childrren in long dresses nor long stockings. Regarding the photographer,J.M. Mora, on his exile from Cuba he set up a photgraphic business in New York and photgraphed many VIP's. He became a reculse in 1894 on account of mental illness and died in a mental asylum." HBC is not sure we have emphasized long hems for dresses in the 1880s. We do note that kilt suits boys wore tended to have longer hems. What does strike us as somewhat different here is that the children were not wearing long stockings. Given the pressence of yellow fever, one wonders about his decession t take children to Panama, especially as he had lost children earlier.
Ferdinand De Lesseps helped form the Compagnie Universelle du Canal Interoceanique. Promotional released fed to the French press promised another soaring success. It was in promotion that DeLessesps' genius lay, not engeening. The French public, however, was not really aware of this. De Lesseps huge success with Suez led many French investors to believe that the project could not fail. The company sold stock to the excited public. De Lesseps estimated that 400 million francs would be needed. Money was borrowed and stock sold to the public. De Lesseps began work using the aleady existing train track (1882).
The Company experienced a range of serious problems. One of the most important was yellow feaver. Large numbers of workers sucumed to the disease and many others weakened to the point they could not work. The rocky soil proved too much for the French earth moving equipment. Attempts to dynamite their way through also failed. And then there was DeLesseps himself who insisted on a sea-level canal. This had brought him success with Suez. And not being an engenneer he insisted on this apprach. Finally te company decided to begin building locks (1885).
We have searched pretty well exhaustively and can find no visits of De Lesseps to Panama other than in 1880 when he travelled with his wife and the three eldest children, and in 1886 when he seems to have travelled alone. Charles, one of his sons by his first marriage may have been present. He was very much involved 3 years later when the Company went bankcrupt.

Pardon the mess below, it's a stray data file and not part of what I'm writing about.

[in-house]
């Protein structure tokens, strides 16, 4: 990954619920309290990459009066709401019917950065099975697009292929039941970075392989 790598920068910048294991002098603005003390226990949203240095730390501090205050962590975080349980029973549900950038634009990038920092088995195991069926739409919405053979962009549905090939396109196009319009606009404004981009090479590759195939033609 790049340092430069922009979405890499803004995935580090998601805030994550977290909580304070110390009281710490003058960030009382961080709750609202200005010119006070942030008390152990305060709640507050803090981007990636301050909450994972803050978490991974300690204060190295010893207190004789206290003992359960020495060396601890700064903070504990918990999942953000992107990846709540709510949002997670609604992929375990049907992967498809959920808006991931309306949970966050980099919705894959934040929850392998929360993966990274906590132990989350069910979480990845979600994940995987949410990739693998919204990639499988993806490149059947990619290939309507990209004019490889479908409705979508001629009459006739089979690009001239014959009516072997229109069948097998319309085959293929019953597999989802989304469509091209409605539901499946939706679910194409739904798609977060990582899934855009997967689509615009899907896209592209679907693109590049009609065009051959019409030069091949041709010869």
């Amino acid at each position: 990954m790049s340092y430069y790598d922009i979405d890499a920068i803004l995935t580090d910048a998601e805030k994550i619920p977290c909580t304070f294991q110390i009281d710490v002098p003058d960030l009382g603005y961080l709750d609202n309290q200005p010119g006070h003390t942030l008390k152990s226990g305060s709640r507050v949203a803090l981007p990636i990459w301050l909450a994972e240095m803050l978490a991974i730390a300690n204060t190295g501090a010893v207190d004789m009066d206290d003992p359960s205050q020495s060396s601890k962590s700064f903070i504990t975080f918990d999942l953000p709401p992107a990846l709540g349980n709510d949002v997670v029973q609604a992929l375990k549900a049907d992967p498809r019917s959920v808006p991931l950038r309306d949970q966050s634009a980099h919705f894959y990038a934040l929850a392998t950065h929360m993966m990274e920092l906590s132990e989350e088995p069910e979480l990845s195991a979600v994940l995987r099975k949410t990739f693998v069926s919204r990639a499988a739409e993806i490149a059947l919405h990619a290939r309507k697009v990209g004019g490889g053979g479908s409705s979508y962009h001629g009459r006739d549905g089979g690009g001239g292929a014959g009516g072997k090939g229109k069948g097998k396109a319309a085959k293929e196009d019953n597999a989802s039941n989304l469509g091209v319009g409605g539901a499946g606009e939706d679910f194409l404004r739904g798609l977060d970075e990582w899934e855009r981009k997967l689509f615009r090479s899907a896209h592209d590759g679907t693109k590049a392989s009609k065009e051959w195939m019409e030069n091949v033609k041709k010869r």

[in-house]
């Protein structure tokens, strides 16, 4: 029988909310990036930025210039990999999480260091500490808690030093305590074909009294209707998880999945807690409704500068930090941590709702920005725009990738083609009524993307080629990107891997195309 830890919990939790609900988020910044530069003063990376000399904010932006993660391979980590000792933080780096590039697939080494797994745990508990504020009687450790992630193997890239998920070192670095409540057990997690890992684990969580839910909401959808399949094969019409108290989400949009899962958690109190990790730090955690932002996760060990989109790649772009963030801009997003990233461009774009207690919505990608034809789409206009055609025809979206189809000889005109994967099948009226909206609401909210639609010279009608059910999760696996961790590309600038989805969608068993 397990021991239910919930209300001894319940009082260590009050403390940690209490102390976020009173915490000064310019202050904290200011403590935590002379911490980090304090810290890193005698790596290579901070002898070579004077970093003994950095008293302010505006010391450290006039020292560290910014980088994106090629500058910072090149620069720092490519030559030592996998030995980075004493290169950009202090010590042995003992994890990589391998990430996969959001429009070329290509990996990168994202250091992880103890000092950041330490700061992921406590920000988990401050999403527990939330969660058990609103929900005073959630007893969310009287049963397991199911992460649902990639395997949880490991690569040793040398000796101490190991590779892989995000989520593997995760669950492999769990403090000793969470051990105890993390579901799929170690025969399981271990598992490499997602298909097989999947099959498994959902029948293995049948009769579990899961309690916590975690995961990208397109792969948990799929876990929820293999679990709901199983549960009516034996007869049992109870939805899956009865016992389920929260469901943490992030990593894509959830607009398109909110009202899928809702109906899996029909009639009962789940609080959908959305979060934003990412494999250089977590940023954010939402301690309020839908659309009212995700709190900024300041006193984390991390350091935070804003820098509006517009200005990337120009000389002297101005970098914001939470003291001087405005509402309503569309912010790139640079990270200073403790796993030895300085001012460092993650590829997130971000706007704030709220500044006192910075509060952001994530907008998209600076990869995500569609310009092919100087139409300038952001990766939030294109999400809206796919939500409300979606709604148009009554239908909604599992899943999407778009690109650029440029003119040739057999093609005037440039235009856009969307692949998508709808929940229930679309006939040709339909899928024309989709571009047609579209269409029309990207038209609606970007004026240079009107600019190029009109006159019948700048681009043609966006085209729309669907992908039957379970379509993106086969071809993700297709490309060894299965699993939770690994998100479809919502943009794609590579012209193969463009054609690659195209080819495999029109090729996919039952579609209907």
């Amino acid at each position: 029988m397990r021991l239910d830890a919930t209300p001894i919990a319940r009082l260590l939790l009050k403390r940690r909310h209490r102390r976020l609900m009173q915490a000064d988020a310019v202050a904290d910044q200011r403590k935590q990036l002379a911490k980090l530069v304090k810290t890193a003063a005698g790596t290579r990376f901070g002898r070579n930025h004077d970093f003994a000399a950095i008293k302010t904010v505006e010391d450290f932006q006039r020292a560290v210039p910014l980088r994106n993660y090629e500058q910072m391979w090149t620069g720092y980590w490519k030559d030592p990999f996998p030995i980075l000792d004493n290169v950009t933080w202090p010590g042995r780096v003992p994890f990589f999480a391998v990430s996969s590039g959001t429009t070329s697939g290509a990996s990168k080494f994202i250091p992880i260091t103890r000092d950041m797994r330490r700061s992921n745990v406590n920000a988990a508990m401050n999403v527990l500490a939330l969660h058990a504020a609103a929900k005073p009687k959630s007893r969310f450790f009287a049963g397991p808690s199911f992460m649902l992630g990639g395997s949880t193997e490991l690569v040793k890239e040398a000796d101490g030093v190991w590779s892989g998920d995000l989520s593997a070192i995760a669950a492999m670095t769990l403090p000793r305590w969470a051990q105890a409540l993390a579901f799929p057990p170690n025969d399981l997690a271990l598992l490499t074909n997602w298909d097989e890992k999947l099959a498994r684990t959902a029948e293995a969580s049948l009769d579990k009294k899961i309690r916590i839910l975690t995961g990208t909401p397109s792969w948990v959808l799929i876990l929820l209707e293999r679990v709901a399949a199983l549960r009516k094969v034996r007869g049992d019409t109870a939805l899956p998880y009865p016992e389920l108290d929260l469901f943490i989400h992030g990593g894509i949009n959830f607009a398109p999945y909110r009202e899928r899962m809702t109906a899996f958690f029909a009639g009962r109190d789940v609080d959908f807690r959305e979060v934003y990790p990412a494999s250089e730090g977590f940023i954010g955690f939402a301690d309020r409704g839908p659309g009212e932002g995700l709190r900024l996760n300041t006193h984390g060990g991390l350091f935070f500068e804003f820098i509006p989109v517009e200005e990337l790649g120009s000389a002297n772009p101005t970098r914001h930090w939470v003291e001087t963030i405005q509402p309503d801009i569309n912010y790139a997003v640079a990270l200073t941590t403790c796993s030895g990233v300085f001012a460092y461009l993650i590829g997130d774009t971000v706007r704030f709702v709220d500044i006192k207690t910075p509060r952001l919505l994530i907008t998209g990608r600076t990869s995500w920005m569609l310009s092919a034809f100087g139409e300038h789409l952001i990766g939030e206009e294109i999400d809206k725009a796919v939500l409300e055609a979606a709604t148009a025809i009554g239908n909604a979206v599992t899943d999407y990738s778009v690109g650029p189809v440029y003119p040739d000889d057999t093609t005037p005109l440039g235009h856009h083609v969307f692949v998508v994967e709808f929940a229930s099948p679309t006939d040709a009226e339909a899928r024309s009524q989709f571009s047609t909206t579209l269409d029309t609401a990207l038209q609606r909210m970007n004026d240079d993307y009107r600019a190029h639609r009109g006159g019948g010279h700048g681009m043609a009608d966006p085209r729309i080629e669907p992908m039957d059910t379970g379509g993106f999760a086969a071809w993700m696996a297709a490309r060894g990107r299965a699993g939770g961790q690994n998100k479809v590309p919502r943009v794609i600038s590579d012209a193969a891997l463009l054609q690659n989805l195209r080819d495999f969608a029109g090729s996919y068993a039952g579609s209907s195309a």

The decision to build a sea-level canal like the one in Panama proved an umitigated disaster. Thousands died and the money eventually gave out. The project was eventually abandoned for political and financial reasons. The Company declared bankruptsy and its assetts liquidated. Investors lost most of their money.
Estimates vary, but as much as 1.5 billion fFrances may have been lost in the project. A huge scandal resulted. The financial failure was one of the largest in French history.
The financial crisis resulted in an investigation of the project. De Lesseps were tried for misappropriation of funds (1893). He was found guilt and fned. He never served any jail time or paid te fine. His son Charles (1849- 1923) and others were charged with bribery. They were also found guilty, but only one actually served jail time. Charles was ordered to pay the fine of another defendant, but he was unable to raise the funds. Charles fled to London. Eventully the government agreed to a partial payment.
The bankrupt company did have assetts, but tey were of questionable worth if no one was toi cintinue the project. The assetts included equipment, maps, and the value of the land purchased by the company, includsing some that was aleady excavated. A new company was formed, the Compagnie Nouvelle du Canal de Panama (1994). They purchased the assetts. Suposedly it was formed to finish the canal. In fact, they had no intention of doing so. Their sole intention was to sell the Panama assets to the United States.
The Spanish-American War announced America's arrival on the world stage. While one of the lesser known American wars, the War had huge implications for America's world role in the 20th century. The path to war led through Cuba. Cuba was the last important Spanish colony in the Americas. The War was. however, fought in both the Alantic and Pacific. The War highlighted the need for a canal accross Panama. The United States had to operate essentially two separate navies, one in the Pacific and another in the Atlantic. The problem of sailing around the Horn meant thatvrapid redeoployment of vessels from one ocean to another was impossible.
This of course was in addition to the obvious advantage to maritime commerce.
The rising industrial power of the United States and need to connect the Atlantic and Pacific made it obvious that it would be Amnerica that would build the Canal. The potential cost of any such project almost ordained thatvit would be an American project. Britain which was obviously also interested in the project was diverted by a naval arms race with Germany. The British as a result aggeed in the Hay-Pauncefote Treaty to give the United States a free hand to develop a canal (1901). The project of building the Panama Canal would thus be left to President Theodore Roosevelt and the Americans. The Americans, however, hesitated, uncertain about a Panmanian or a Nicaraguan route. Congress eventuially chose the Panamanian route and passed the Spooner Act authorizing $40 million to purchase the assetts of the failed French company.
Beatty. De Lesseps of Suez: The Man and His Times (New York: Harper & Brothers, 1956), 334p.